Friday, June 14, 2019

Belvedere's 13th "Relatively New Music" Festival: Still Accessible, Still Free

Posted By on Fri, Jun 14, 2019 at 3:39 PM

click to enlarge Mark Volker, guitar and John McMurtery, flute, will perform at the 13th annual Belvedere Chamber Music Festival from June 19-22 at Grace-St. Luke's Episcopal Church.
  • Mark Volker, guitar and John McMurtery, flute, will perform at the 13th annual Belvedere Chamber Music Festival from June 19-22 at Grace-St. Luke's Episcopal Church.

One of the terrific cultural treasures in Memphis is happening again starting next week. The Belvedere Chamber Music Festival begins its 13th annual celebration of contemporary music next Wednesday, June 19th, offering six hour-long concerts over four days. And all are free.

“We’ve found a combination of programming that’s attractive to a lot of different people because it's not your typical new music festival in an academic setting,” says Patricia Gray, president of Luna Nova Music, the presenting organization.

And the format since the beginning has proved successful. There’s an opening reception Wednesday and then concerts at 7:30 p.m. Wednesday, Thursday, Friday, and Saturday, plus 3:30 p.m. Friday and Saturday. “The concerts last an hour and there's no intermission,” Gray says. “So, people are not sitting through five hours of Faust anymore, like it was 1880. I've never had anybody say, ‘I wish this lasted two and a half hours and there was a 20-minute intermission.’” And for all 13 years of the festival, the host has been Grace-St. Luke's Episcopal Church at 1720 Peabody.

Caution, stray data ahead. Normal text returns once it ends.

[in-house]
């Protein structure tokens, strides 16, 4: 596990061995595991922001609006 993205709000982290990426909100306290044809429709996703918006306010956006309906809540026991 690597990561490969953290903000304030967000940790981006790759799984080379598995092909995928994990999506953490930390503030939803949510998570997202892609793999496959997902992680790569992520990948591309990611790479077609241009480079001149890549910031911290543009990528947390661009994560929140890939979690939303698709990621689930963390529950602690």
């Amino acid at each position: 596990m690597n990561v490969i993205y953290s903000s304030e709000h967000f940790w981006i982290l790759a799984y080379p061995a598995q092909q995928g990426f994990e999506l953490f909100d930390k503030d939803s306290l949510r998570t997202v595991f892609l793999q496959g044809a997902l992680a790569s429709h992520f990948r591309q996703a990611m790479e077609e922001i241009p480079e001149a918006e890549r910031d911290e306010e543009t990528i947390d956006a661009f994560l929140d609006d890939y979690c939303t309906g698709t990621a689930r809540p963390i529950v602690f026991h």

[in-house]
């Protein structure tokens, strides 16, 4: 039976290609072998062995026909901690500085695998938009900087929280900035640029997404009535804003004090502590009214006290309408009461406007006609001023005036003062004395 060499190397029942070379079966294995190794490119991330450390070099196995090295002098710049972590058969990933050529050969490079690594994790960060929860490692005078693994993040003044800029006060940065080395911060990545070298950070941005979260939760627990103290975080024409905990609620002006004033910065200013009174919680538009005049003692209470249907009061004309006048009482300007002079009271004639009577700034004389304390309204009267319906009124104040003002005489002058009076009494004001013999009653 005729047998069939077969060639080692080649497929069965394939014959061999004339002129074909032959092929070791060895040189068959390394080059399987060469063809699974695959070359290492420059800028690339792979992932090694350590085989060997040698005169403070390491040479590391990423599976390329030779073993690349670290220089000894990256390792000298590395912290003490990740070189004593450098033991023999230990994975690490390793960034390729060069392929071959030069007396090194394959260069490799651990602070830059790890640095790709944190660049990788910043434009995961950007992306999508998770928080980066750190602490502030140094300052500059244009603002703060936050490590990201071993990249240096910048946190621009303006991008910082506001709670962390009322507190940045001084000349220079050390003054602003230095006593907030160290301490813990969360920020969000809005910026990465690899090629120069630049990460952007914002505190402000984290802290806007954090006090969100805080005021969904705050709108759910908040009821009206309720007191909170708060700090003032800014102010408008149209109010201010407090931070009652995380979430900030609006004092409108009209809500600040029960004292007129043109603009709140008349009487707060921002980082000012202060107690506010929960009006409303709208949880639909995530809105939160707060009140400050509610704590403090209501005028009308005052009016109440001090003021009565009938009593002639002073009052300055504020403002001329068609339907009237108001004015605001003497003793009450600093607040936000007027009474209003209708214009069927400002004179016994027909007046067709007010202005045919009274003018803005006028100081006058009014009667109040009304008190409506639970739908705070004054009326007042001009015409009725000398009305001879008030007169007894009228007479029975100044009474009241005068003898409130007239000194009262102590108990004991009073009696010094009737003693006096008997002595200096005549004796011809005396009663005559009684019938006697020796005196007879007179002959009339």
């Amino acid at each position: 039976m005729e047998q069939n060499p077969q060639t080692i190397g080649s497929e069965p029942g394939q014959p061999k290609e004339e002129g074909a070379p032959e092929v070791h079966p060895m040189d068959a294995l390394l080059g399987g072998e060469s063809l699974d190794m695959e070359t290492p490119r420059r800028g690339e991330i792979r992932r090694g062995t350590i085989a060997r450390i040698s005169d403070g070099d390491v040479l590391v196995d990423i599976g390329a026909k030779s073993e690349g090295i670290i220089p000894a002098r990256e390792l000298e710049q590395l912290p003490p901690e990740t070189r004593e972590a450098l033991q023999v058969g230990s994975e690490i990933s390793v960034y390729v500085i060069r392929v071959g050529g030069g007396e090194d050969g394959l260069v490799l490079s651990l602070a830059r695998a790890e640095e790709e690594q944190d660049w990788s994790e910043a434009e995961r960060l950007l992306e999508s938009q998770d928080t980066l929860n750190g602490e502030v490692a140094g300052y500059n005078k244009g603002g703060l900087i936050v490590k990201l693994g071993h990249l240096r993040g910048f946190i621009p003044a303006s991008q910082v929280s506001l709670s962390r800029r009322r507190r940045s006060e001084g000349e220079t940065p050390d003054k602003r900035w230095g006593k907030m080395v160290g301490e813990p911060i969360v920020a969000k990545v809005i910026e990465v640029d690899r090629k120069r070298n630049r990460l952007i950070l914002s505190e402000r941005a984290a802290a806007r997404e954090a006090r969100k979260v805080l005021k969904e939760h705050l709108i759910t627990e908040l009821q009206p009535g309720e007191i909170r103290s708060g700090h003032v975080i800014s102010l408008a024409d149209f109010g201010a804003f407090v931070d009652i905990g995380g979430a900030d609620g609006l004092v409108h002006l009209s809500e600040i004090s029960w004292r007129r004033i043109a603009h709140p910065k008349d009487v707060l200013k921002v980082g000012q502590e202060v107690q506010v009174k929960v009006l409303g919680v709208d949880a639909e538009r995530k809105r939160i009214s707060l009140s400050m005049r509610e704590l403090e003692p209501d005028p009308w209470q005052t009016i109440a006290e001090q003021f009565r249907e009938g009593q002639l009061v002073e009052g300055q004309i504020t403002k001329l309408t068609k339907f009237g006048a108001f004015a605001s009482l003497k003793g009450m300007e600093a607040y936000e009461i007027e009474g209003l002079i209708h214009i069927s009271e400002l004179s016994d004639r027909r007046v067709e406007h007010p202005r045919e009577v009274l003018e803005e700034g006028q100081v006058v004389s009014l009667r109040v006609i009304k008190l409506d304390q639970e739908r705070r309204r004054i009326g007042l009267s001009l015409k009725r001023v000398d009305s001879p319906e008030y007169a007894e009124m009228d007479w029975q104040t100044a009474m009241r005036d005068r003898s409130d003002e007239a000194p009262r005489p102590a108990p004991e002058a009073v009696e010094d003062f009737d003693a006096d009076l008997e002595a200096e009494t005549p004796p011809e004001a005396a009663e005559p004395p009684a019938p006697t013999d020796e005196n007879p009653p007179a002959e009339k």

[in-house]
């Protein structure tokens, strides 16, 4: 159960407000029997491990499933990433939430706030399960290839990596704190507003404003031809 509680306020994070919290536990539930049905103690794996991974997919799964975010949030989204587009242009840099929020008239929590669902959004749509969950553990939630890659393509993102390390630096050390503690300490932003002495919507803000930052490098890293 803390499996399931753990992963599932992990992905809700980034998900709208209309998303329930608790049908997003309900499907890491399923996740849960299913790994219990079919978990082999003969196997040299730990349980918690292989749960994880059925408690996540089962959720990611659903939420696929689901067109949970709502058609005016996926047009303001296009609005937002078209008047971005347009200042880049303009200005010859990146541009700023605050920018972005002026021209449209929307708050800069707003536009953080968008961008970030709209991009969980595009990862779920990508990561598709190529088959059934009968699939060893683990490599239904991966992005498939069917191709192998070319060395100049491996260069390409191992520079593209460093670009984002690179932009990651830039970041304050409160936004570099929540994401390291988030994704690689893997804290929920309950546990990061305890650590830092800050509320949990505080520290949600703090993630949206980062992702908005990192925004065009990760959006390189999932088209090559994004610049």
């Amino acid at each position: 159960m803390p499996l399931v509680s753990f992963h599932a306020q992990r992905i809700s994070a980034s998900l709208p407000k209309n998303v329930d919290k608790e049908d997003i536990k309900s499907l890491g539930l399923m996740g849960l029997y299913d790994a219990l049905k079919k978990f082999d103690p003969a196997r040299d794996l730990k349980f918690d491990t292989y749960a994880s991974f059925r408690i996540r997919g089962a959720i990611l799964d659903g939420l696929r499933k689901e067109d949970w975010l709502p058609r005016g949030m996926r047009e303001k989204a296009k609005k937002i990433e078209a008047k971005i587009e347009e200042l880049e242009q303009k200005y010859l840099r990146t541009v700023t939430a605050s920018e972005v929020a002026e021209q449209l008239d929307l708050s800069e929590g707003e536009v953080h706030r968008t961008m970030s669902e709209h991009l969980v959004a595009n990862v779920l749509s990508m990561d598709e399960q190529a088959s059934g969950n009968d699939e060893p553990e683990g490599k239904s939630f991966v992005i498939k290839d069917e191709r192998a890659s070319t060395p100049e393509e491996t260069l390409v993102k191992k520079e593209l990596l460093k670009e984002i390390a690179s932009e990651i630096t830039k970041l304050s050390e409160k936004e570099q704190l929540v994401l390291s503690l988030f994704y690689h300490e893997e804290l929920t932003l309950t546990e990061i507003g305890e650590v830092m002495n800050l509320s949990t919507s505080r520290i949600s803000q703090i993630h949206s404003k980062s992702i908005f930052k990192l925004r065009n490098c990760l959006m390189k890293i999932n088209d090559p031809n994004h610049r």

The festival has donors and angels to contribute funding to pay the musicians and cover some travel. “I’d rather spend money on musicians than anything,” Gray says. “I would so much rather have 100 people free than 10 people there who spent $20 a ticket.”

With that kind of attitude, Luna Nova can concentrate on the programming which, she says, she prefers to call “relatively new” music. “I think of it as 100-120 years back, something like that.” Gray is drawn to works between the wars and the early twentieth century, but close to half of the pieces are twenty-first century. But always, without fail, the festival opens with a single work by Johann Sebastian Bach. “I always think,” she says, “Bach is the mind of God, and it is the measure that everything else is matched against, so let's just remember who we are and think about Bach.”

What follows that Bach appetizer is well thought through. Often there are regional themes — it’s Latin American music this year — and most importantly, Gray hopes the works will connect with the listeners. “I like to have feedback from the audience that says, ‘I heard this, and it spoke to me some way.’” She wants pieces that have an emotional impact. “When I get in the car, is that still going through my mind? Do I want to go out and buy that track? You have to feel like you're listening to music that means something beyond that moment.”

Robert Patterson, who is married to Gray, has been with Luna Nova and the Belvedere festival since the beginning. He is a composer and performer (still playing French horn with the Memphis Symphony Orchestra) whose 2011 piece “Way of the River” will be presented Friday evening.

The six-part work — each based on a literary work — came about with the encouragement of bass clarinetist Nobuko Igarashi, a frequent performer at the festival, who wanted him to write something for her instrument and voice. Sara Teasdale’s poem “The River” got his attention: “I have to do something around this.”

As he was pulling together other texts and working on the composition, he was facing the illness of his mother and then the death of his father. “During that time is when I was working on this last one of these songs, the finale,” Patterson says, “and so it just got infused with all this parental loss, passing over the river to the next life. It's a very emotional piece for me for that reason. It started out just as a sort of a favor for a friend, but became this eulogy for my parents.”

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